Lucinda Williams - World Without Tears
3 (out of 5 stars)
Reviewed: Mar. 29, 2003
Review by Tony BonyataFrom the dreamy, laid-back opening strains of Lucinda Williams' latest album, World Without Tears, it seems as though the ghosts that haunted the alt-country queen throughout her last beautifully tragic effort, Essence, might just be sticking around for a spell.
But after further inspection, Williams actually blends together successful elements from both of her last two masterpieces; the aching, desperate hope of Essence, along with the free-spirited, freight car jumping enthusiasm of its predecessor Car Wheels On A Gravel Road.
Despite the marriage of some of the best ingredients of previous efforts, World Without Tears, nonetheless, manages to fall slightly short of her recent productions.
You certainly can't blame her voice, as Williams is as passionate and soulful as ever. And the stripped down band she's chosen (Doug Pettibone on guitar, Taras Prodaniuk on bass and Jim Christie on drums and keys) certainly doesn't hurt either. From the scrappy Stones swagger of "Bleeding Fingers" to the deep, swampy blues groove flavored with pork fat on "Atonement," along with the sun-kissed balladry of "Ventura," the peaks and valleys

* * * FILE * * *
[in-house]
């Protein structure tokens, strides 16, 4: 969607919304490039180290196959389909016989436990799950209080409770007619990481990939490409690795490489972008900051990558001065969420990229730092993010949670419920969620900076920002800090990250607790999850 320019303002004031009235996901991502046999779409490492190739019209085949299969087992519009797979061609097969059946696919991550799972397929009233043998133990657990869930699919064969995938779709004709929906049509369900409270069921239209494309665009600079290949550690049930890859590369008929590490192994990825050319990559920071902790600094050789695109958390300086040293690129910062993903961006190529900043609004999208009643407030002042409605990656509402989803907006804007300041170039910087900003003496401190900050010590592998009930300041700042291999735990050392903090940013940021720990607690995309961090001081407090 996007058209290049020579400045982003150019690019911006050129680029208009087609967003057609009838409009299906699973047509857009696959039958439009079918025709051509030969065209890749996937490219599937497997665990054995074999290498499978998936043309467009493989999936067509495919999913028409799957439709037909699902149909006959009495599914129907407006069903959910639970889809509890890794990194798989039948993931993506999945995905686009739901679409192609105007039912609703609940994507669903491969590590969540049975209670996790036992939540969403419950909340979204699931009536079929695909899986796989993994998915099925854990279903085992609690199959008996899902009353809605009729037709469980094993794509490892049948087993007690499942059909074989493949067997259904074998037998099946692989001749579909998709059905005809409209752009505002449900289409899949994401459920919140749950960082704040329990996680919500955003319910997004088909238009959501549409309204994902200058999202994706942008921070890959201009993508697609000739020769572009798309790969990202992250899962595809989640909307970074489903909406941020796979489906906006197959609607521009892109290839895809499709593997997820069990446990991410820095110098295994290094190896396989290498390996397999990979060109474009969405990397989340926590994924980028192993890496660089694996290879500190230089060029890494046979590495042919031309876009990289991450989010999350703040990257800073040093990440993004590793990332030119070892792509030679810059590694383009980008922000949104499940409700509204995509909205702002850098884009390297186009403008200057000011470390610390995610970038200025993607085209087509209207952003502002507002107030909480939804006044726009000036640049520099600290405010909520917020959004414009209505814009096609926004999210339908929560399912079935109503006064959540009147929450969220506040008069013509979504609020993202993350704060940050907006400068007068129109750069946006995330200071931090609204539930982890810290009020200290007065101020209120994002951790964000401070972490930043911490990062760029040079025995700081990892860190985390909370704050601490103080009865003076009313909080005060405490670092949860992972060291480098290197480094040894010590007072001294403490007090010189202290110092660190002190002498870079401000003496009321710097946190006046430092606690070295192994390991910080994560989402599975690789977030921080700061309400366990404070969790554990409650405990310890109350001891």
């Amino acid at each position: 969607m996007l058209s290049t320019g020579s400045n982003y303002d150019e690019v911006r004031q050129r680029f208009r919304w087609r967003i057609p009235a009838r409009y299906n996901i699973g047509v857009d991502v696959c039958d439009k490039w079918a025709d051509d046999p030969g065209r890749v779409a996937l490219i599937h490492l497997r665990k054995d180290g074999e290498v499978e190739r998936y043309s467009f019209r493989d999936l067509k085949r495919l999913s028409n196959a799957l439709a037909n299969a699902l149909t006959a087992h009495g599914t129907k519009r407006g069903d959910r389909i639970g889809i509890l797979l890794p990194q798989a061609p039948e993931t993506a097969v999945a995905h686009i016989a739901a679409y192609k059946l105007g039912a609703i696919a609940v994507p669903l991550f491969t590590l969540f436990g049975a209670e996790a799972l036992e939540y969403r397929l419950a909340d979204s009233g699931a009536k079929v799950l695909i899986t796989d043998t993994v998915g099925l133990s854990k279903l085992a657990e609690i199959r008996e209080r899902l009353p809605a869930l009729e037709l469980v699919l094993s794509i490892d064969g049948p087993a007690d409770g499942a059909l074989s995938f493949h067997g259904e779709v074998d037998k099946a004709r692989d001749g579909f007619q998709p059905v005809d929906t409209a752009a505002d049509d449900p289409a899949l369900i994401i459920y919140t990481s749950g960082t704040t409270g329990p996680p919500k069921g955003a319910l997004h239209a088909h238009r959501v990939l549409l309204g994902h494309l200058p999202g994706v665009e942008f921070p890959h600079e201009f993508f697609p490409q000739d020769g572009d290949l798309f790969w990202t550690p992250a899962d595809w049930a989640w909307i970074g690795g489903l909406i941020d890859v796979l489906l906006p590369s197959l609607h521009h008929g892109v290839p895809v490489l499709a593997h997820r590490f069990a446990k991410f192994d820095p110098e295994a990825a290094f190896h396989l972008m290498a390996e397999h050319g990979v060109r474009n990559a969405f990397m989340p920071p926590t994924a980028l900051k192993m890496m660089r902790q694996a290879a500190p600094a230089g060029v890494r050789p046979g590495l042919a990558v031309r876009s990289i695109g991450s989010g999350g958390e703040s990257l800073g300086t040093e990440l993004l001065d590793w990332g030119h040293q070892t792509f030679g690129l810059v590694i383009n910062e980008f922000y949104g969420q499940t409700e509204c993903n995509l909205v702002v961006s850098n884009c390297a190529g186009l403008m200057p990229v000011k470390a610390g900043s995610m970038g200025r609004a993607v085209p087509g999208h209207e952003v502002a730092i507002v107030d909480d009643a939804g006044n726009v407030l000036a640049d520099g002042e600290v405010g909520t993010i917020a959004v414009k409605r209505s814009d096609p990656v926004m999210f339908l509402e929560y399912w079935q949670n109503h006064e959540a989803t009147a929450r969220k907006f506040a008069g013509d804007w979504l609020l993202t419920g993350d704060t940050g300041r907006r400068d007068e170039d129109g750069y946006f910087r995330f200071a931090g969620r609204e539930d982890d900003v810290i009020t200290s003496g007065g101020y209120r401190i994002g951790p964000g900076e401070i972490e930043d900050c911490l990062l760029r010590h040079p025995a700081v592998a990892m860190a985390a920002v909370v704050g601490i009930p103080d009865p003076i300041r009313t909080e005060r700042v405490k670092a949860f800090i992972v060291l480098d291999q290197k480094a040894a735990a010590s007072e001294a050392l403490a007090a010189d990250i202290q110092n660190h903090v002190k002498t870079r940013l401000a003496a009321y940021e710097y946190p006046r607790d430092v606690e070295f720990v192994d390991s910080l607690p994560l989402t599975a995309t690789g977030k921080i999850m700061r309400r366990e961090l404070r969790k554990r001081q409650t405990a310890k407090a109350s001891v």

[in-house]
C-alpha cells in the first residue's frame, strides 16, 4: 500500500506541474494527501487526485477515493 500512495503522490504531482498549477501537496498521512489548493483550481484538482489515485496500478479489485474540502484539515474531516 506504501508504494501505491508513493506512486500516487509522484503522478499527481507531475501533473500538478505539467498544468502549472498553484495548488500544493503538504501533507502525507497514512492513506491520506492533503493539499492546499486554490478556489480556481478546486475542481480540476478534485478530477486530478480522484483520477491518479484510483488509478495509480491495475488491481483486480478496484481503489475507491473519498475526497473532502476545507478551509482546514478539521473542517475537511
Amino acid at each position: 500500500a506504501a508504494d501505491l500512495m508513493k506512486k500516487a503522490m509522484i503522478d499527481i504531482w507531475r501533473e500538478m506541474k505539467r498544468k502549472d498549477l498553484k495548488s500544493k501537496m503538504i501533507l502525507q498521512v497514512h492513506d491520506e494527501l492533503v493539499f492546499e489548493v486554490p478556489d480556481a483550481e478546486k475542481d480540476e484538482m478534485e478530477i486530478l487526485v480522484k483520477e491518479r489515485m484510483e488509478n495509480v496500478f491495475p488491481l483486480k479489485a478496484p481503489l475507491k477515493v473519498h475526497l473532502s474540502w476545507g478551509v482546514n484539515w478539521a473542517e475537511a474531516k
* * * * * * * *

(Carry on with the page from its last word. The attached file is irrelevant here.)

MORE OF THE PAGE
throughout the album feel like a Sunday morning drive through the Appalachian Mountains. Williams readily admits that this album shows all the different musical influences that have, unconsciously, entered into her life. While her subject matter still steers close to home - with themes dealing from painful relationships ("Over Time" and "Those Three Days"), the destructiveness of heroin ("American Dream" and "Bleeding Fingers") and child abuse ("Sweet Side") - a couple of other musical influences have seeped into her familiar mix of blues, country and rock. Sure, there's still vintage Lucinda here, as proved on the cocky "Righteously," filled with rocking roadhouse guitar leads, not to mention a wink and a nod to Jimi Hendrix, and "Those Three Days," with its sumptuous chorus, but for this album she's also added a couple of mild surprises that at times work and at others don't.
On both "Sweet Side" and The Doors-go-electro lounge number "American Dream," her unconscious influences take shape as the singer / songwriter delivers her narratives in a (now brace yourself, folks) rap-like manner. She also adds a folkie warble on the downtrodden number "Minneapolis." But despite branching out, neither of these stylings really do any justice to one of the strongest voices in music today.
"Everything is wrong," she moans over and over before the album finishes. And while there may be a couple of misled paths taken here, Lucinda is still doing most everything just the way it should be.
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